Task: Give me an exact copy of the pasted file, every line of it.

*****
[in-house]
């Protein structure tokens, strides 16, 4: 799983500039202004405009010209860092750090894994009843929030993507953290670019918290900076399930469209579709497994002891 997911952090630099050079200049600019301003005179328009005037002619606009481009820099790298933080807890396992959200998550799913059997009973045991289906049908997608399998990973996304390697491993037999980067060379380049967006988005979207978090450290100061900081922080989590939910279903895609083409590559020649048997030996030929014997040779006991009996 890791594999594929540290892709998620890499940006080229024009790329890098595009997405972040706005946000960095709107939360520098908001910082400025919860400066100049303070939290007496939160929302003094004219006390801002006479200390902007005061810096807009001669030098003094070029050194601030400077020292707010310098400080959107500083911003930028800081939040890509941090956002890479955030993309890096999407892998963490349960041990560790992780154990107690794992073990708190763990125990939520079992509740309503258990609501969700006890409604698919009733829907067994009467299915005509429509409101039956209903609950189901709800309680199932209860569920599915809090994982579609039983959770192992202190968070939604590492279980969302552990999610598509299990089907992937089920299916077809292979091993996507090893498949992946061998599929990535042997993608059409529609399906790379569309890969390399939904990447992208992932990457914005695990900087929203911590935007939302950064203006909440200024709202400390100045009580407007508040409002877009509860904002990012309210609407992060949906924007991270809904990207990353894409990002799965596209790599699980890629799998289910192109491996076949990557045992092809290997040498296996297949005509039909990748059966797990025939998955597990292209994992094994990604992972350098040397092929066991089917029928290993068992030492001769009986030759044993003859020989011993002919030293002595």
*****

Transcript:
[in-house]
């Protein structure tokens, strides 16, 4: 799983500039202004405009010209860092750090894994009843929030993507953290670019918290900076399930469209579709497994002891 997911952090630099050079200049600019301003005179328009005037002619606009481009820099790298933080807890396992959200998550799913059997009973045991289906049908997608399998990973996304390697491993037999980067060379380049967006988005979207978090450290100061900081922080989590939910279903895609083409590559020649048997030996030929014997040779006991009996 890791594999594929540290892709998620890499940006080229024009790329890098595009997405972040706005946000960095709107939360520098908001910082400025919860400066100049303070939290007496939160929302003094004219006390801002006479200390902007005061810096807009001669030098003094070029050194601030400077020292707010310098400080959107500083911003930028800081939040890509941090956002890479955030993309890096999407892998963490349960041990560790992780154990107690794992073990708190763990125990939520079992509740309503258990609501969700006890409604698919009733829907067994009467299915005509429509409101039956209903609950189901709800309680199932209860569920599915809090994982579609039983959770192992202190968070939604590492279980969302552990999610598509299990089907992937089920299916077809292979091993996507090893498949992946061998599929990535042997993608059409529609399906790379569309890969390399939904990447992208992932990457914005695990900087929203911590935007939302950064203006909440200024709202400390100045009580407007508040409002877009509860904002990012309210609407992060949906924007991270809904990207990353894409990002799965596209790599699980890629799998289910192109491996076949990557045992092809290997040498296996297949005509039909990748059966797990025939998955597990292209994992094994990604992972350098040397092929066991089917029928290993068992030492001769009986030759044993003859020989011993002919030293002595």